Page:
In the meantime the government withdrew its own manhood suffrage bill when the speaker declared it incapable of a women's suffrage amendment. The summer of 1913 saw perhaps the most impressive demonstration by the NUWSS, in a suffrage ‘pilgrimage’ from various points around Britain that came together for a major meeting in London. When Liberal preparations began in 1914 for the next general election, the anti-suffragists in the government at last began to lose ground to those, like David Lloyd George, who believed a radical reform of the franchise must be part of the next election manifesto, and that this could no longer be undertaken without addressing the demand for women's suffrage. He and other sympathetic ministers opened discussions with leading members of the NUWSS, offering the introduction of a new reform bill that would be capable of women's suffrage amendments, and the freedom of government ministers like himself to lend such amendments their active support. The NUWSS responded positively, for many of the democratic suffragists among its leading members, including Marshall, now wished to see women's suffrage enacted as part of a wider reform of the franchise.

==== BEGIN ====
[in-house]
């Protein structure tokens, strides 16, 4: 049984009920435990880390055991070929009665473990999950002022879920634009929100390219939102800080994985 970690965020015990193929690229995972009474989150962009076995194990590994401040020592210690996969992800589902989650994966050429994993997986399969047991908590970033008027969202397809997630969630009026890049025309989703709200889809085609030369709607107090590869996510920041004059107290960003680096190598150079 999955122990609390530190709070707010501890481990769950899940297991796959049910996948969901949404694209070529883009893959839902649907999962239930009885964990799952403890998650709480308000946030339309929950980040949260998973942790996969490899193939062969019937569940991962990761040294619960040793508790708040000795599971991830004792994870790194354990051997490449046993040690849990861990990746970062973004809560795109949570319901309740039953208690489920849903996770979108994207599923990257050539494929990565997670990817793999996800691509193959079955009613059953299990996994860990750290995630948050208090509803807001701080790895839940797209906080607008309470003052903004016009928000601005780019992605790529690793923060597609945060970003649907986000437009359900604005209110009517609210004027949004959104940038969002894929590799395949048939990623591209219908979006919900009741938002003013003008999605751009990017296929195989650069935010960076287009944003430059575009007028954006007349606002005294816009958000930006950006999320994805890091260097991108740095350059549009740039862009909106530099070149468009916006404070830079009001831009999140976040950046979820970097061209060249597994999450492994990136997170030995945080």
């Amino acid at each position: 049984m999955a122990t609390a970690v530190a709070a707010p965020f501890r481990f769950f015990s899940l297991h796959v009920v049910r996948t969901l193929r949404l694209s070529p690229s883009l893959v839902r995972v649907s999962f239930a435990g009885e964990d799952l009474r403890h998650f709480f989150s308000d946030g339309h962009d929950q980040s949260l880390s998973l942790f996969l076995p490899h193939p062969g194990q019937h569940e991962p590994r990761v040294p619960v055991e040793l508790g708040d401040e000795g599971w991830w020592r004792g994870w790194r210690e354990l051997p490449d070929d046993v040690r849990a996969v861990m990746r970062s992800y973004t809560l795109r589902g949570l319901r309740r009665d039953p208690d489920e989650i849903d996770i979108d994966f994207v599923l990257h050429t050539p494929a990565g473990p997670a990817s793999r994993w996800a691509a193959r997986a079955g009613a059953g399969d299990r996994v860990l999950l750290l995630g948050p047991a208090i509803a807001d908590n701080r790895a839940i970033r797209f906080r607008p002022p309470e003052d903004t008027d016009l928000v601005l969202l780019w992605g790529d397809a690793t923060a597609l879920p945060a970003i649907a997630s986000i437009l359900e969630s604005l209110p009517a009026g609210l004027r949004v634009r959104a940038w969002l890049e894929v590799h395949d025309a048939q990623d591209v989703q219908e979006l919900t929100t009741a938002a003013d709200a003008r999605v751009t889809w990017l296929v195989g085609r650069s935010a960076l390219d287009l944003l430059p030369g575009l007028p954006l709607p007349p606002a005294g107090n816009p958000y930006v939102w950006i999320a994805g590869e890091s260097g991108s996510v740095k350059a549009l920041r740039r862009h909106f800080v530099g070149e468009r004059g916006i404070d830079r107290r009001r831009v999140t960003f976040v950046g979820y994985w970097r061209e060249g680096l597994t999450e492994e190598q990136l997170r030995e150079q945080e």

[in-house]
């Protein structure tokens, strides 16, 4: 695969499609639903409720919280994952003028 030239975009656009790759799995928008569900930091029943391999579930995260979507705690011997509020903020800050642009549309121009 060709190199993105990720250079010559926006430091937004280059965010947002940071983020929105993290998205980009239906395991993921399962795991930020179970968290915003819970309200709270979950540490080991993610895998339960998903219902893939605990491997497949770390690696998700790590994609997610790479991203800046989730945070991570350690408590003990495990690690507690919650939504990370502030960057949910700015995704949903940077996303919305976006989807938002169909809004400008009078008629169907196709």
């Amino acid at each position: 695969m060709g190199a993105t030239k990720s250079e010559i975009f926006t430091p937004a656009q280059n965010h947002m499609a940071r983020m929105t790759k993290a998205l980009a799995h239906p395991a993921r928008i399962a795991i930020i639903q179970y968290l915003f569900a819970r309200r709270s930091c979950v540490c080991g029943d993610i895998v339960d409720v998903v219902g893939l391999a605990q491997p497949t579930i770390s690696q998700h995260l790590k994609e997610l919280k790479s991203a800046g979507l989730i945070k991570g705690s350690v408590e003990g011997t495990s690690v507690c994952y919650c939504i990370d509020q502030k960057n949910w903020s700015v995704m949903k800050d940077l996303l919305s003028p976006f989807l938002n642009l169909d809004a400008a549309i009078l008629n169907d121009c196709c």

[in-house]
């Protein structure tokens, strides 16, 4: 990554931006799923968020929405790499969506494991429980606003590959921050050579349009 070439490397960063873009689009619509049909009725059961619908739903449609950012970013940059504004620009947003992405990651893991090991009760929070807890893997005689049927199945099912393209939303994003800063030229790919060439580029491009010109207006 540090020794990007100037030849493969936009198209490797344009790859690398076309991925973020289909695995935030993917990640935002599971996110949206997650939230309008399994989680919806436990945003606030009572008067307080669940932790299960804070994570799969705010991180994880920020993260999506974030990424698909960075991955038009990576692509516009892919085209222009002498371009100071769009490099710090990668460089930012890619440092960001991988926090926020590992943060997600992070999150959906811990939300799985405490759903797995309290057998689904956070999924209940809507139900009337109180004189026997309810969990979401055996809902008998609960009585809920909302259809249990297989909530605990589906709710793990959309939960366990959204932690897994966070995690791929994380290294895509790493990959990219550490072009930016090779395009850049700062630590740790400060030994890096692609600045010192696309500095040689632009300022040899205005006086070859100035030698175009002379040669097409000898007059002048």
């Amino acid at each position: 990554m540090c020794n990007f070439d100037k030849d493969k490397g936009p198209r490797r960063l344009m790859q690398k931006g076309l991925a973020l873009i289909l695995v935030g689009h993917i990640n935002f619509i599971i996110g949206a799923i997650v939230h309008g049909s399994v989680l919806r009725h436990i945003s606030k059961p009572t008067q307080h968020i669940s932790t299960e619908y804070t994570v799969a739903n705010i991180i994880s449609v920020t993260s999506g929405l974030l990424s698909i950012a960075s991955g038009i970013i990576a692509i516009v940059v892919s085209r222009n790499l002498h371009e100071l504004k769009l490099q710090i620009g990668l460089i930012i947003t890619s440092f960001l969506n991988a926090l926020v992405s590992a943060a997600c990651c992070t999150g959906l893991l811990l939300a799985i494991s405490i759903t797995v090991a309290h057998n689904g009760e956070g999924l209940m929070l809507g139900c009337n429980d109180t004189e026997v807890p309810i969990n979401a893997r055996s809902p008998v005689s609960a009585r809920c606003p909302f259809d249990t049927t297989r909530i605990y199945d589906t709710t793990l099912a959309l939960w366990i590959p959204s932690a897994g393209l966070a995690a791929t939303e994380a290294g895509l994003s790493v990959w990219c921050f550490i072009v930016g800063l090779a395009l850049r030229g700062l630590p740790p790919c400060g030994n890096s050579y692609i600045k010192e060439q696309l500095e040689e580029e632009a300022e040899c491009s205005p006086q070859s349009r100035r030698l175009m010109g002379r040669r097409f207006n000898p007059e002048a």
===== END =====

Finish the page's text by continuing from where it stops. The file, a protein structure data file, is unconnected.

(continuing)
These negotiations were interrupted, however, by the outbreak of war in August 1914, which also threatened to split the NUWSS. Many of the democratic suffragists on its national executive were pacifists and internationalists while Fawcett was an ardent patriot. The NUWSS for the time being suspended its political campaigning, and immersed itself in the organization of various relief programmes, upon the value of which internationalists and patriots could agree. In 1915, however, Fawcett refused participation of the NUWSS in the international conference of women that was to meet in The Hague to discuss means of bringing an end to the war. Most of the NUWSS's executive now resigned. Figures like Marshall were now free to take a still more active part in anti-war bodies and she shortly became the principal organizer for the No Conscription Fellowship. Others among her democratic suffragist colleagues, including Swanwick, helped form the British section of the Women's International League for Peace and Freedom. Meantime, supporters of Fawcett like Ray Strachey moved into the leadership of the NUWSS.